Once a Santa, always a Santa | Lifestyle

Once a Santa, always a Santa | Lifestyle

LOS ANGELES — “Santaaaaaa!!! I know him!”

Almost 20 years since “Elf” became a holiday classic, it is almost impossible to see a Santa, any Santa, and not reenact, or at least think of, Will Ferrell as Buddy the Elf utterly freaking out over seeing a department store Santa. Or Buddy’s horrified gasp of “You’re not Santa” when he realizes this is not the real deal.

So if, say, you’re asked to be Santa at a fundraiser that involves Ferrell taking pictures with you and a variety of guests, there has to be some pressure, right? Some concern that you might be accused of “sitting on a throne of lies” and smelling like “beef and cheese”?

“Not at all,” says Stephen Paul Fackrell, 58. He recently donned the big red suit for a Good Deeds Corps voter-registration fundraiser at the Pico Union Project, which included a screening of “Elf” and photos with Ferrell and Santa. “Ferrell was lovely. In the middle of it, he leaned over to tell me that he had once been Santa in Pasadena and that he imagined I was pretty hot in my suit. But I wasn’t. I never feel anything but joy in that suit.”

Fackrell is an Emmy-winning set decorator currently working for “The Talk,” but he has also been representing Santa for more than 30 years; “that suit” is his own, gifted to him by Nordstrom, where he greeted children for 16 years.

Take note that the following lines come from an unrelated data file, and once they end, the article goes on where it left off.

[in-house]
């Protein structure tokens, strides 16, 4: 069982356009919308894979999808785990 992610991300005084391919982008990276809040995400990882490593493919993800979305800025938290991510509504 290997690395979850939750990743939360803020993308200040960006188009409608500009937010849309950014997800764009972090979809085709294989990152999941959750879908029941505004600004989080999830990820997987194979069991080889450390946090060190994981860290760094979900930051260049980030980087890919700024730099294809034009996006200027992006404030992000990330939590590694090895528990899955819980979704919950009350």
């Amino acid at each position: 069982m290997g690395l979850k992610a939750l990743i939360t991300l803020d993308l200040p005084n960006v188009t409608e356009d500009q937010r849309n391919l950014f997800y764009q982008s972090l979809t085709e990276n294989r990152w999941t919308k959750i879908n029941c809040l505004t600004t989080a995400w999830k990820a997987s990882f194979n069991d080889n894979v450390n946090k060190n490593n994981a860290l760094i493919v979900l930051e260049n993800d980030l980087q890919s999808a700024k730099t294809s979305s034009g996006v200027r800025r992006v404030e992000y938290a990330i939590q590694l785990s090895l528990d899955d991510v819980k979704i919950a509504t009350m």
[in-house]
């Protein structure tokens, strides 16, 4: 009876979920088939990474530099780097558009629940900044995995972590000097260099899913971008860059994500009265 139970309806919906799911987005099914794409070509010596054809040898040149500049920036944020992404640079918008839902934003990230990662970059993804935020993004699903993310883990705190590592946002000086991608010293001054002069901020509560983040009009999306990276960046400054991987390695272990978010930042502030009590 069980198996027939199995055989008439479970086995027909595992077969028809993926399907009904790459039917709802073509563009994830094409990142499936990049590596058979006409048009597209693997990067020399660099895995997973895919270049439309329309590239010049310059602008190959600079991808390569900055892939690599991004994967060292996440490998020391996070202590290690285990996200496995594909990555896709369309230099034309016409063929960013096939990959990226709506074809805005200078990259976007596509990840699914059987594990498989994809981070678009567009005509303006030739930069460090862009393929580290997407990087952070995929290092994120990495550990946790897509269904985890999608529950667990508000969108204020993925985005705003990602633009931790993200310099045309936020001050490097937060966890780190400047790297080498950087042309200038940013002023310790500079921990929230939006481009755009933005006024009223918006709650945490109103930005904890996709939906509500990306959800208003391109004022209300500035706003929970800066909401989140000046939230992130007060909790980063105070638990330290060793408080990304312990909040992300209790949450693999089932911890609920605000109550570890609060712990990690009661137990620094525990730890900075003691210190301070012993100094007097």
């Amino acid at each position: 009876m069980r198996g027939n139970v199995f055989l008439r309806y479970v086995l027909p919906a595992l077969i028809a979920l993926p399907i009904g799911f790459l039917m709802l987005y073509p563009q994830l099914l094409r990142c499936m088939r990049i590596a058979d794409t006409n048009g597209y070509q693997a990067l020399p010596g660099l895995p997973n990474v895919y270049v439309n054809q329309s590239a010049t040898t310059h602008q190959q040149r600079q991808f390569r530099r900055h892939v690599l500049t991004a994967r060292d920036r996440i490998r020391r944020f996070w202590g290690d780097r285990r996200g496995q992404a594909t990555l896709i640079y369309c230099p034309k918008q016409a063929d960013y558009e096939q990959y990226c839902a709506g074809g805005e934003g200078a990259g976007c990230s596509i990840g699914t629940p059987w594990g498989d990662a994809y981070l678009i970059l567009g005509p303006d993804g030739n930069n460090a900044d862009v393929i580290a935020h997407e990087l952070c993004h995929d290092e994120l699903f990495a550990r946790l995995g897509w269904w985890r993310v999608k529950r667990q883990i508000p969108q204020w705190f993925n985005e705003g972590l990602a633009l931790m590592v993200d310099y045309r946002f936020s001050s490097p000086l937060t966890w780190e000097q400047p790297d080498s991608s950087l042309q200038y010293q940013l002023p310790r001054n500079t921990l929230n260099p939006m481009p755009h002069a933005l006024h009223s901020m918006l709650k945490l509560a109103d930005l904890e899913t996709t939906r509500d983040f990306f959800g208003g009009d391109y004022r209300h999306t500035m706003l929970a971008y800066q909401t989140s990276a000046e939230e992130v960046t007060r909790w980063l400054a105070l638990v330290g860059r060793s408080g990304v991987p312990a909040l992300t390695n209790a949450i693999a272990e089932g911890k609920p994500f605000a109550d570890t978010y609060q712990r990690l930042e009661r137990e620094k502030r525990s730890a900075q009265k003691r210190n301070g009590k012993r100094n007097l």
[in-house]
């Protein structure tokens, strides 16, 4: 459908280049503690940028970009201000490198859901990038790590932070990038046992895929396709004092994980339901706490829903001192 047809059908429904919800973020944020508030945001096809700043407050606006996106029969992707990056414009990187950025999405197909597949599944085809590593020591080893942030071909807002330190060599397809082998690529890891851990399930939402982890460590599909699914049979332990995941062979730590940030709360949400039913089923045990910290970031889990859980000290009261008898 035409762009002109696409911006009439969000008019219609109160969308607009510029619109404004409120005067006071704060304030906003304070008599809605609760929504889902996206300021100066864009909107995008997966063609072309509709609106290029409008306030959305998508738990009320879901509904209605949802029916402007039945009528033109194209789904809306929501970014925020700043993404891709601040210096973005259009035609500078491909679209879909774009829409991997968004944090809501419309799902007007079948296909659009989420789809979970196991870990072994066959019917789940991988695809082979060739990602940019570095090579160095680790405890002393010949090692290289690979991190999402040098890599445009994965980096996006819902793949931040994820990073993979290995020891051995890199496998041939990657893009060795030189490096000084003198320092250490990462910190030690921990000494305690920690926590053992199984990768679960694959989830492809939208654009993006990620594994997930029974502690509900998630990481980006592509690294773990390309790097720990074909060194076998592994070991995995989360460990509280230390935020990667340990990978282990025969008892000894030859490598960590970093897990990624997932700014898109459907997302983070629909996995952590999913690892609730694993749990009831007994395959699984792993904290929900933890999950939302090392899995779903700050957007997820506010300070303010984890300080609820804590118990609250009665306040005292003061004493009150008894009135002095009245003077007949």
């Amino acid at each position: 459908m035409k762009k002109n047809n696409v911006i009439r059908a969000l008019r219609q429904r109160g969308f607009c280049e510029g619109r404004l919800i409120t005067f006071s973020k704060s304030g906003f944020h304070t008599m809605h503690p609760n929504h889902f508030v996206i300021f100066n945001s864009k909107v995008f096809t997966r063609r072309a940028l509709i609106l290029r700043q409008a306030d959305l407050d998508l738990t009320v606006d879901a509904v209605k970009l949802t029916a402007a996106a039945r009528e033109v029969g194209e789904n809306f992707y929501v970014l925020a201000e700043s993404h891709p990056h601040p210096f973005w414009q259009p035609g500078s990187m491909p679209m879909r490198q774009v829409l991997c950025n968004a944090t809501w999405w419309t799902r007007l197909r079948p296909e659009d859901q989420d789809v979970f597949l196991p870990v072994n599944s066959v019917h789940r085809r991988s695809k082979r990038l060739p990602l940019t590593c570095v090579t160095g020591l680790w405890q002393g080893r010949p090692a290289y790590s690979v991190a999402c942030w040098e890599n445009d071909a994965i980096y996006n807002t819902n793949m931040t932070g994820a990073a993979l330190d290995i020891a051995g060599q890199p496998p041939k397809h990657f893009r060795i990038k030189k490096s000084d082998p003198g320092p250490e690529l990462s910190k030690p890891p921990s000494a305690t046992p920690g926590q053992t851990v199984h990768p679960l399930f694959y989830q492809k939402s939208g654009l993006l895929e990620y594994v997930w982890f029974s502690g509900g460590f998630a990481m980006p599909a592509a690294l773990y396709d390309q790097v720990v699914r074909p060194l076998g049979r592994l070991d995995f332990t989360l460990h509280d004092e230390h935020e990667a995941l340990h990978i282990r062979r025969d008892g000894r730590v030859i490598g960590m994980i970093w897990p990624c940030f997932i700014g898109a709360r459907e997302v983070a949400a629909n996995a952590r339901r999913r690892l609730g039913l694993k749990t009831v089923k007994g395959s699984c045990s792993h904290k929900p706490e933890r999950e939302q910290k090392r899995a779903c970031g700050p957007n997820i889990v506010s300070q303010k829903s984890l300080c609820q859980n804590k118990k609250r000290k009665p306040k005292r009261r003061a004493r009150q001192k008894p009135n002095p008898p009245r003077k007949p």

His Santa journey began in 1988, when he was hired as a decorator by the Nordstrom store at San Diego’s Horton Plaza; his ebullient personality made him an obvious candidate for the Kris Kringle gig. “I was doing the windows,” he says, “and one of the managers said, ‘Stephen Paul, you need to be Santa,’ so I started filling in on the weekends, and it was magical.”

That was back when department stores ruled the holiday season and many offered the kind of ornate winter wonderlands seen in “Elf.” As a decorator, Frackell would come in the day before Thanksgiving and work until the store was transformed for Black Friday. “One day it’s normal, the next day it’s Christmas,” he says.

Most stores also had their own Santa, and Nordstrom took his presence very seriously. “One year, I arrived at the store in a horse-drawn carriage,” Fackrell says.

Working at various Nordstroms from San Diego to San Francisco, he heard hundreds of children’s Christmas wishes. “It’s important to never promise anything,” he says. “Because sometimes you’d have kids asking for things like to have their father back in their lives or very expensive things and, you know, there’s only so much Santa can do.”

When he left Nordstrom, he took a year to run a horse ranch — “my first love is horses.” Then a freelance gig led him to working with Dr. Phil (Dr. Phillip C. McGraw), which in turn launched a career in television, including stints on “American Grit,” “Hell’s Kitchen” and “The Talk,” where he’s been for six years.

“Once I started in television, I knew I was home,” he says. “I absolutely love my job.”